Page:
Lasting Powers of Attorney: recent key developments
The Court of Appeal considers that the current criminal records disclosure scheme breaches Article 8 ECHR
T, JB and AW issued judicial review proceedings arising out of the current criminal records disclosure scheme. They contended that in certain respects the provisions of the Police Act 1997 (“the 1997 Act”), the Rehabilitation of Offenders Act 1974 (“the 1974 Act”) and the Rehabilitation of Offenders Act 1974 (Exceptions) Order 1975 (“the Order”) were incompatible with Article 8 of the European Convention on Human Rights.
In T’s case an enhanced criminal record certificate (“ECRC”) had been required by his University in order to allow him to take part in a sports studies course which would involve teaching children. Pursuant to the 1997 Act and the decision of the Court of Appeal in Chief Constable of Humberside v Information Commissioner  1 WLR 1136 the ECRC necessarily disclosed the existence of two warnings that T, otherwise a man of good character, had received when he was 11 years old in connection with two stolen bicycles. T challenged the Chief Constable of Greater Manchester Police’s decision to include the warnings on the ECRC.
In JB’s case JB required an ECRC in order to obtain employment in the care sector. As above, the ECRC, necessarily disclosed the existence of a caution which JB had received for a minor shoplifting offence committed 8 years prior to her application for employment. JB issued proceedings claiming that, if the legislative scheme which required the disclosure of a caution could not be read down then it was incompatible with article 8 of the ECHR.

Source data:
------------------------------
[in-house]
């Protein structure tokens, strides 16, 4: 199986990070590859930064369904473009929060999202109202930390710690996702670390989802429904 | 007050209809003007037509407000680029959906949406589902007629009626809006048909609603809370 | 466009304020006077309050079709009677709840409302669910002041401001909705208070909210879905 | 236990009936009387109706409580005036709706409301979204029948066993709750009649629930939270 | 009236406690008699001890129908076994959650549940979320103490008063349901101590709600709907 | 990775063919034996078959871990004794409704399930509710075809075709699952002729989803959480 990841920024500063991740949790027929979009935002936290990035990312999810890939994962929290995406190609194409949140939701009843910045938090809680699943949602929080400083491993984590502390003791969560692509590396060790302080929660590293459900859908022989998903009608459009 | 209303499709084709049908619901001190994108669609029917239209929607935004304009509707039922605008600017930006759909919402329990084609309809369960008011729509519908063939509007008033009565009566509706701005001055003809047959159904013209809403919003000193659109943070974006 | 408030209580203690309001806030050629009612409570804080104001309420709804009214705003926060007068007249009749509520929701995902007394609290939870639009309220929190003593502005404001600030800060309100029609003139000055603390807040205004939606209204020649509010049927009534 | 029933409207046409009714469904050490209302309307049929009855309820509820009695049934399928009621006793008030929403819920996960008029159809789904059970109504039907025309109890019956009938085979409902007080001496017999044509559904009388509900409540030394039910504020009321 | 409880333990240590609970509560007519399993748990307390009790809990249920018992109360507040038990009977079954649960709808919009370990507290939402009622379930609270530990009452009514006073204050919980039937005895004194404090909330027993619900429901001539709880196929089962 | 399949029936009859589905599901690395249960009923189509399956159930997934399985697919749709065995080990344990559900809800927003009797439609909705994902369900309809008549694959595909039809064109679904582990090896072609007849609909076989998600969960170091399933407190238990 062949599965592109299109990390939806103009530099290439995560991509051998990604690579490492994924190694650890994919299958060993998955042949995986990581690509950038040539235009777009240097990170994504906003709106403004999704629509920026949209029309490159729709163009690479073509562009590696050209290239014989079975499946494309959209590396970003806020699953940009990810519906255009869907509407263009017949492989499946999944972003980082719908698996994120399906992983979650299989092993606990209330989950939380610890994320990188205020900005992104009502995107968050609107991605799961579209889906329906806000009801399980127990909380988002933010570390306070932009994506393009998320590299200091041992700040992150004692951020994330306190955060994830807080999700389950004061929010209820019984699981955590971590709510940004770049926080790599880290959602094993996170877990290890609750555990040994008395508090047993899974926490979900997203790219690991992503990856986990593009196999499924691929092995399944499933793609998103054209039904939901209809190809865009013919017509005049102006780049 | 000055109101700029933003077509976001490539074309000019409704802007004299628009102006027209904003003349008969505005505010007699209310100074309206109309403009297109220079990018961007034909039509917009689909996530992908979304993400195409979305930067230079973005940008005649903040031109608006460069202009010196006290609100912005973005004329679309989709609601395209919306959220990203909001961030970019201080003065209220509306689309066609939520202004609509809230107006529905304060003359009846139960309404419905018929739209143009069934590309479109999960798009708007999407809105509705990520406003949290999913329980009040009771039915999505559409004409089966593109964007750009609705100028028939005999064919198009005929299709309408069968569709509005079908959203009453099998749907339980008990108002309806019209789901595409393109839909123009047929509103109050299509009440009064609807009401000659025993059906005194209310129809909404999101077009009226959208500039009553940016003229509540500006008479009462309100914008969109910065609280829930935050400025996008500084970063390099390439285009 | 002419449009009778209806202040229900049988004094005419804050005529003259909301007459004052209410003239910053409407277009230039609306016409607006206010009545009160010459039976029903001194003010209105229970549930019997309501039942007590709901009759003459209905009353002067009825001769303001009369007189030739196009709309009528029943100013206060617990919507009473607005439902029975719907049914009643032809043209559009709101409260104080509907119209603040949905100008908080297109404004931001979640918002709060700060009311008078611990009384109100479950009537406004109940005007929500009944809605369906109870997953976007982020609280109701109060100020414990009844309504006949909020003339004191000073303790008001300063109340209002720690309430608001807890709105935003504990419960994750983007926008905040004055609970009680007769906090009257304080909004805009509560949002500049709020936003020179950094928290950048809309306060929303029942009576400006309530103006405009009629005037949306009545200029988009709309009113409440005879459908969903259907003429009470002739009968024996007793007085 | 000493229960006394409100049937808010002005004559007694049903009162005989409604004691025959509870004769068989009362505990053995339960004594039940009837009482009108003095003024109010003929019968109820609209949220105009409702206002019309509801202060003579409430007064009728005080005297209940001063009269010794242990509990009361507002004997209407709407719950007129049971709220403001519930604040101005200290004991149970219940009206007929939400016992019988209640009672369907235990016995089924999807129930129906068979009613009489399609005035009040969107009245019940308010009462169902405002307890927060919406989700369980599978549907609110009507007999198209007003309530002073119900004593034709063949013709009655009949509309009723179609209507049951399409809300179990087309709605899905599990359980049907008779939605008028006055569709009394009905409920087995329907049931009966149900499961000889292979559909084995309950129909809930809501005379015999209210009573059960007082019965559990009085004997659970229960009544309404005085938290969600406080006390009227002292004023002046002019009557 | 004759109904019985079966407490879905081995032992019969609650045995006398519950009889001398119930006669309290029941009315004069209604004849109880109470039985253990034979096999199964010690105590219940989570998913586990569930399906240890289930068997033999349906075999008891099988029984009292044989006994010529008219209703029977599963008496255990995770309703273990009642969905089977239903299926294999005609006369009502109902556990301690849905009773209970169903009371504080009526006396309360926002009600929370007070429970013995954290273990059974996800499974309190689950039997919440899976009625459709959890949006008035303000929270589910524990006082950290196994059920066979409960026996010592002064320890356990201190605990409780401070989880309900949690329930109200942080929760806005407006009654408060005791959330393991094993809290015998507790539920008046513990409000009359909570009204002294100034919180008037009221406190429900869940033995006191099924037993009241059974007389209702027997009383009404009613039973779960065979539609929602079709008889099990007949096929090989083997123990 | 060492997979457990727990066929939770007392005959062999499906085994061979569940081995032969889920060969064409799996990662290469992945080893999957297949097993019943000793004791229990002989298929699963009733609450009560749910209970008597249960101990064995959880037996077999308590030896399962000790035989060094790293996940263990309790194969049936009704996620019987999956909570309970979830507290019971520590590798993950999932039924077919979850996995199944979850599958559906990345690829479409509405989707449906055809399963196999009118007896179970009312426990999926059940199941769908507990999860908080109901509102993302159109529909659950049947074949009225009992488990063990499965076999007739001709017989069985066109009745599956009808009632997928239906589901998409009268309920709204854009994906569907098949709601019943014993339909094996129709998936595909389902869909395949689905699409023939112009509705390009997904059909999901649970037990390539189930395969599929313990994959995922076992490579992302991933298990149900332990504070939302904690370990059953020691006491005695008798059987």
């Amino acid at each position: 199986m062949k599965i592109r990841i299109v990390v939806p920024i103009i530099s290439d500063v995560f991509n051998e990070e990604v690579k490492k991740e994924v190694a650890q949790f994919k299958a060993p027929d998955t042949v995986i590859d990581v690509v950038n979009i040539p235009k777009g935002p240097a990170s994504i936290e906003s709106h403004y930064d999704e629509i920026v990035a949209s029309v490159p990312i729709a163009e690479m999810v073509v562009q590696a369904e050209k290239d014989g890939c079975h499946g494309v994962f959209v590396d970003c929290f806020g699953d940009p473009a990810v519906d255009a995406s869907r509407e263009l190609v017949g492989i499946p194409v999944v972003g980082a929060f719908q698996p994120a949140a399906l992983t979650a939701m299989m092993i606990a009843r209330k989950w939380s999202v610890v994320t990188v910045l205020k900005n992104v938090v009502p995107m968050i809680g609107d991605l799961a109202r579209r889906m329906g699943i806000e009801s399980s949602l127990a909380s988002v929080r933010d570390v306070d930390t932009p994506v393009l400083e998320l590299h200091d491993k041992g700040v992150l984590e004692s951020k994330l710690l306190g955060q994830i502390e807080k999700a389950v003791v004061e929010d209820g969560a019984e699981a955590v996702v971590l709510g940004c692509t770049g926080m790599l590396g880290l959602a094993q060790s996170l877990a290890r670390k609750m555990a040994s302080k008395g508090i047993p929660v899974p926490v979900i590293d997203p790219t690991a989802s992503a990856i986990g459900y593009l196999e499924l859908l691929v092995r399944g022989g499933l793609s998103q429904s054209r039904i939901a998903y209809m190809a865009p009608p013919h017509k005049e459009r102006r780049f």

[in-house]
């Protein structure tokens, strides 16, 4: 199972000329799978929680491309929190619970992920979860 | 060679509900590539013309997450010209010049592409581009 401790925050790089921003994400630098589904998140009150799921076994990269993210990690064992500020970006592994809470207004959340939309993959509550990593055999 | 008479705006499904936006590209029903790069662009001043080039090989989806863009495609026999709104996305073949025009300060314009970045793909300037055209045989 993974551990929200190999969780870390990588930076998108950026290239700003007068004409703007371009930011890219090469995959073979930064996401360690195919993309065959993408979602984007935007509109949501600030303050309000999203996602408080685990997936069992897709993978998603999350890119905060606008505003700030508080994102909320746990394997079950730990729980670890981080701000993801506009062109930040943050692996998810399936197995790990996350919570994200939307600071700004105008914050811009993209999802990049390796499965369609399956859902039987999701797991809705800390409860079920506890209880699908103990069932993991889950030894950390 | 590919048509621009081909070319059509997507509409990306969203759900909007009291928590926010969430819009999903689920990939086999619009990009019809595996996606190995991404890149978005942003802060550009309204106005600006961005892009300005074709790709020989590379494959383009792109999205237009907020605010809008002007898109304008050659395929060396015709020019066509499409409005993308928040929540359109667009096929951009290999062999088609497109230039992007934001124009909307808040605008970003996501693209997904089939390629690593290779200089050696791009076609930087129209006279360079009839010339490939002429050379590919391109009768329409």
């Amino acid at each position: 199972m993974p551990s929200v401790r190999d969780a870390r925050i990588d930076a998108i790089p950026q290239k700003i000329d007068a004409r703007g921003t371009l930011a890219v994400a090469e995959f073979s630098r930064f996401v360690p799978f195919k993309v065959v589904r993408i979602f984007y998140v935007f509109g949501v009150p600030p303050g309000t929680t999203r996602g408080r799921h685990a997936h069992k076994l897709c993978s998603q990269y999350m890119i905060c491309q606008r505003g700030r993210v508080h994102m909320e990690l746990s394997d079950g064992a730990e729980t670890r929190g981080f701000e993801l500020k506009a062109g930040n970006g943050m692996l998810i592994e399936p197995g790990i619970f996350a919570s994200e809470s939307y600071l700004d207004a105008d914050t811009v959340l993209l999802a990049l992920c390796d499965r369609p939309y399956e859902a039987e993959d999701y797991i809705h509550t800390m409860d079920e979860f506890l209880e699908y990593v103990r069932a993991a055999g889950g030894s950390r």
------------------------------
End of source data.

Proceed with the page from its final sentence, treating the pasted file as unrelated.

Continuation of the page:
AW wanted to get a job in the Army, she applied for judicial review claiming that the effect of the 1974 Act (that her conviction for manslaughter when she was 16 would never be spent) was incompatible with Article 8.
The Court of Appeal’s decision
The Court considered that in T and JB’s case the current legislative scheme interfered with their rights under Article 8. The Court accepted that whilst such interference pursued a legitimate aim the legislative regime (namely the 1997 Act and the Order, which removes the protection of the 1974 Act in specified circumstances in relation to applications for jobs working with children and vulnerable adults) that had been enacted to achieve that aim was disproportionate. In particular it did not seek to control the disclosure of information by reference to whether it was relevant to the purpose of enabling employers to assess the suitability of an individual for a particular kind of work.
The Court allowed the appeals of T and JB, finding that neither the provisions of the 1997 Act nor the provisions of the Order were compatible with Article 8. In respect of both T and JB the Court made a declaration of incompatibility in relation to the disclosure provisions of the 1997 Act and in respect of T a declaration that the Order was ultra vires to the 1974 Act.
In relation to AW the court refused her application for judicial review finding that Parliament was entitled to take the view that some offences are so serious that they should never be spent and that accordingly, the regime under the 1974 Act was not disproportionate.
The decision in this case will not take effect, pending determination by the Supreme Court of an application permission to appeal. However, should the Supreme Court uphold the Court of Appeal’s decision regulators will have to address their own policies on the recruitment of those with previous convictions or cautions and consider the kind of obligations incumbent upon members to disclose to their regulator any such matters which would not automatically be disclosed by a check on the criminal records bureau.
Skip to content Home About Us Insights Services Contact Accessibility